There’s a paradox within IT. Information Technology is inherently extremely complex with many dimensions to it. It is expensive to run and operate – and yet the perception is that IT is free and should be very easy to use. I suppose the BBC faces the same dilemmas as the wider public sector in terms of how it justifies its budget. How do you keep squeezing more out of a forever diminishing pool of resources when expectations continue to rise? A very challenging proposition.
September 2 2016
Thank you for such perceptive comments. I agree with your observations; I think the sport section of the BBC website is really suffering because it is in many ways still following the template of a previous generation of sports reporting and I don’t think there is the resource, and possibly the understanding, about how to work with the website more effectively. It’s like the established banks trying to offer digital services which are add-ons and not part of the bank’s DNA, as it were. Of course, Sky has set the standard and the expectations of what sports broadcasting now looks like.
I listen to the BBC World service a lot, and I think the same this is happening there; the budget cuts mean that there is a huge effort being made to get more with less and at the same time the ‘digitisation’ phenomenon hasn’t been embedded so it sits awkwardly with the more traditional offering.
The ‘new’ BBC website seems very clunky to me, and it probably would have been better to have stuck with what they had. For me the BBC stands for integrity of information and of presentation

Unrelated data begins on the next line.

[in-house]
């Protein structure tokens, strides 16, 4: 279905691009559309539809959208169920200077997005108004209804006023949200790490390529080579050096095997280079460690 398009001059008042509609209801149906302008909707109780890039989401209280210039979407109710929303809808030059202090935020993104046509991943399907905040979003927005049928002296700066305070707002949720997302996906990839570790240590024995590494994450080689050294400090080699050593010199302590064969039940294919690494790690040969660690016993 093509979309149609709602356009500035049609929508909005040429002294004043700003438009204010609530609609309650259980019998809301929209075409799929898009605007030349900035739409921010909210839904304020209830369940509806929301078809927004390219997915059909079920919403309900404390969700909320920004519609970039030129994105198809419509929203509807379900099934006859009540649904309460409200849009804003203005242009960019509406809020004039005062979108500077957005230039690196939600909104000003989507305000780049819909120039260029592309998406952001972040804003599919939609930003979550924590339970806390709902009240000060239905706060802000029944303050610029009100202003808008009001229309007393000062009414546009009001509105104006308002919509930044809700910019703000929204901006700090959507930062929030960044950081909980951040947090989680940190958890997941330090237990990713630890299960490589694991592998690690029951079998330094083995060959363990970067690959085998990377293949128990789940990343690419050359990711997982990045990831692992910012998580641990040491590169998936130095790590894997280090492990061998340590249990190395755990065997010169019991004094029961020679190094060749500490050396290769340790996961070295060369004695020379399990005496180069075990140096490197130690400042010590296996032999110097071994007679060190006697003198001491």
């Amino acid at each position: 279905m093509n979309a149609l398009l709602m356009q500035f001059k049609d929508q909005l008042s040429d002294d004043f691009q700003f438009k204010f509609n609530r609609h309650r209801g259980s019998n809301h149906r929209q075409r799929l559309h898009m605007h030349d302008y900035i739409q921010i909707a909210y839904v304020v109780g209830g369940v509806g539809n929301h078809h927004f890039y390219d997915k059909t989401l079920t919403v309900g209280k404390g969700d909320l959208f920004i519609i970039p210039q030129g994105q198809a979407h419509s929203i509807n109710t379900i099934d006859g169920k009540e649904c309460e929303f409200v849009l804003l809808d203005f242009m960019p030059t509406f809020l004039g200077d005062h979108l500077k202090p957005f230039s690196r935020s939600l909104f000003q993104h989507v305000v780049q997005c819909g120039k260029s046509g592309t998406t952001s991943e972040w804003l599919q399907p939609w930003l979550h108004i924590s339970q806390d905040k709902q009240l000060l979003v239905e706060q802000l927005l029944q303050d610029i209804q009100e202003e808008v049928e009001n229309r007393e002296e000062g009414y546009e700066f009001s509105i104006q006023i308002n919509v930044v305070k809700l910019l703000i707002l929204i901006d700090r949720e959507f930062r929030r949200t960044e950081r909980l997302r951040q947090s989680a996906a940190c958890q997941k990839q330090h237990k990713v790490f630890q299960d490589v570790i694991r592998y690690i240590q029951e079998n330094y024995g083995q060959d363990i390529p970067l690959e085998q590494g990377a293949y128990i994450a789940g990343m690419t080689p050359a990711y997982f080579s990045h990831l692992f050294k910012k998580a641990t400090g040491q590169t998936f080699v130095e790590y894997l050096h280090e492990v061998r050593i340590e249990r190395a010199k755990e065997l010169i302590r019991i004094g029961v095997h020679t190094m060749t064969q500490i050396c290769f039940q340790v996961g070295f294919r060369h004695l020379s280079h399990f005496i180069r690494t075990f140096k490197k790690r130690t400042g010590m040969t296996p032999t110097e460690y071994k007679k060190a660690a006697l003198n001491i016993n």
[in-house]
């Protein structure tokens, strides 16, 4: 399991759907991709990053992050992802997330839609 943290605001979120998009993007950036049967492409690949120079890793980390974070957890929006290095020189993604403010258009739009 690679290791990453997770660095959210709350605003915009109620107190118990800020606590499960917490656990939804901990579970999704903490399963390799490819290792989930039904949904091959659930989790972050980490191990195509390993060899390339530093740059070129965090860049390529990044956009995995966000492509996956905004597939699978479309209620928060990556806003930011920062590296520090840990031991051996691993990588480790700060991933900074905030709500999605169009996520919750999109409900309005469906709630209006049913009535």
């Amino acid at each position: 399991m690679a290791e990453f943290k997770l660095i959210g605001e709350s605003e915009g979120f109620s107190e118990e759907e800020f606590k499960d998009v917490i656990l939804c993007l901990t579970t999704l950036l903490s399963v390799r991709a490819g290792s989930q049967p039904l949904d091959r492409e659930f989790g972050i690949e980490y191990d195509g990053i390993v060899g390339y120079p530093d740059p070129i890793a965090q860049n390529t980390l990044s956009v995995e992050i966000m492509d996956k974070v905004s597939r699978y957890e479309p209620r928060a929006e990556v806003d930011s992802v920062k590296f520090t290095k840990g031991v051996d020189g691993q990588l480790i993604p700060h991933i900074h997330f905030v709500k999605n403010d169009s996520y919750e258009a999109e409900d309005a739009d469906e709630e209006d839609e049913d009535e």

I agreed that LWD now has a similar status in that its longevity and the breadth of coverage mean that it can be trusted and in these days, I think that is a very rare thing indeed!
September 4 2016
Hi guys, my comments are somewhat echoing those already made but I feel that in a world of constant, instant headlines from the social media sphere, we are used to knowing ‘the box’ of what happens as it happens via a tweet from anyone (e.g. Serena withdraws from US Open) and expect ‘the contents’ (what, where, when why), which come from the news outlets and require time if to be done well, to come at the same rate – resulting in a diluted quality of story in order to be relevant.
I think this relates to the ease of use of the BBC sports website, because, although you can specify which sport you want, the number of ‘box’ headlines in all sports clutter not only that specific sport’s page, but the homepage, causing for what seems like a poorly put together site which confuses when it’s just trying to keep up with the demands of 2016 sporting journalism.